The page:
Treasury Bills (TBs) have mostly been channelled towards infrastructure development and Government had managed to keep its borrowing under manageable levels, Finance and Economic Planning Minister Patrick Chinamasa has said.
TBs are negotiable instruments issued by Government through the Reserve Bank of Zimbabwe (RBZ) to finance the State’s short-term requirements.
They are issued for periods ranging from 30 to 365 days.
Although TBs are generally considered as the least risky of all issued paper since as they are guaranteed by Government, some market analysts opine that limited economic activity and high debt-serving costs could pose some financial risks on domestic debt instrument holders.
Minister Chinamasa said TBs are simply a debt instrument and there is nothing wrong with Government borrowing to enhance economic performance.
“What is important with any borrowing is what you are using the money for.
“I don’t have the percentages now but if you look at the TBs that are issued, I can justify the deployment of the funds that we raised through TBs. Firstly, they have been used to put up critical infrastructure.
“The Tugwi-Mukosi Dam was built and completed through TBs. The Gwayi-Shangani Dam, the Marowanyati Dam and Causeway Dam are all being constructed through TBs,” he said.
“Over and above, through TBs we identified companies which we considered were very vital in the economy and we used TBs to support them because we found that the commercial banks were not lending to the private sector.
“As you are aware, the commercial banks had huge non-performing loans and again we used TBs to rescue the commercial banks from collapse through the creation of the Zimbabwe Asset Management Company (ZAMCO). We did all that through TBs.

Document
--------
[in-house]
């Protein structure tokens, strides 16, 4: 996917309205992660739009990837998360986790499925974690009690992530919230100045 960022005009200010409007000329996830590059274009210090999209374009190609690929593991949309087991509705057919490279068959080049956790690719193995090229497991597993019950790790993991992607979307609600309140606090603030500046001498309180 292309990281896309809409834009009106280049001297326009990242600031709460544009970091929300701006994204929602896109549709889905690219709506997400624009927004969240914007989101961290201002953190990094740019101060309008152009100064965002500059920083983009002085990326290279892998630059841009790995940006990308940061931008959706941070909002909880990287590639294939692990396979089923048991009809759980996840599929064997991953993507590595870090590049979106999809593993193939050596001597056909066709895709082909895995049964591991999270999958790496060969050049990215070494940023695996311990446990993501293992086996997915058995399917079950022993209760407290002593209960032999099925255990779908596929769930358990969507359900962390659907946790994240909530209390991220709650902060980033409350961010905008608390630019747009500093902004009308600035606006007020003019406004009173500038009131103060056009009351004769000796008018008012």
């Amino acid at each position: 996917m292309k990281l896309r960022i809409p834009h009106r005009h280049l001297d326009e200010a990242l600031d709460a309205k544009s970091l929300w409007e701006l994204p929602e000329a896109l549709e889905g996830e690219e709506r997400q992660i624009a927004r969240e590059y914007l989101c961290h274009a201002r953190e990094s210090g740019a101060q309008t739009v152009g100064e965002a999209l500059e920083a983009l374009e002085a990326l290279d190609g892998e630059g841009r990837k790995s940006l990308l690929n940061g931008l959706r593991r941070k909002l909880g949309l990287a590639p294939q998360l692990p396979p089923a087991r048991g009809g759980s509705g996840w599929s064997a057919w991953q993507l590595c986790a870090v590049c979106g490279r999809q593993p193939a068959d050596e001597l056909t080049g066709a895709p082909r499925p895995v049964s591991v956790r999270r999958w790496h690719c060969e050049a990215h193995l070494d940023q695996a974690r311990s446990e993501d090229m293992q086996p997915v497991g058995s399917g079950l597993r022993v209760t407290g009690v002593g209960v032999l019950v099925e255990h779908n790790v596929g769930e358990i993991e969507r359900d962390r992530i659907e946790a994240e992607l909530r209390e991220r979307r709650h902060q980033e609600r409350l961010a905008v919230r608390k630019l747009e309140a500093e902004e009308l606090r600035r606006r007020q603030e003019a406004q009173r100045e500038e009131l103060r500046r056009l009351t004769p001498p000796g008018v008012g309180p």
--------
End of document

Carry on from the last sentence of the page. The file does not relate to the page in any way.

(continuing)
“Again we used TBs to retire some of the indebtedness that we inherited from the Reserve Bank, $1, 2 billion thereabouts. Some of the debts that we acquired through the RBZ Debt Assumption law were through TBs.”
The Finance Minister said despite concerns in the market, the Government had kept its borrowing under manageable levels.
In 2016, Treasury announced that the issuance of new TBs would be guided by projected cash-flows.
“When you look at the TBs or borrowing, we have kept them under manageable levels in my view.
“The borrowing has mostly gone towards infrastructure and very little towards consumption. In any case, we have never defaulted on our TBs.”
A number of financial players hold Government-issued TBs, as they have become the main debt instrument available in the market after Government converted its legacy debt into short-dated Government security.
A notable increase in the number of financial entities holding the TBs highlight growing faith in the instruments.
In 2017, TBs holdings for Stanbic, Standard Chartered and MBCA, for example, went up by 186, 2 percent, 94, 8 percent and 719, 1 percent respectively.
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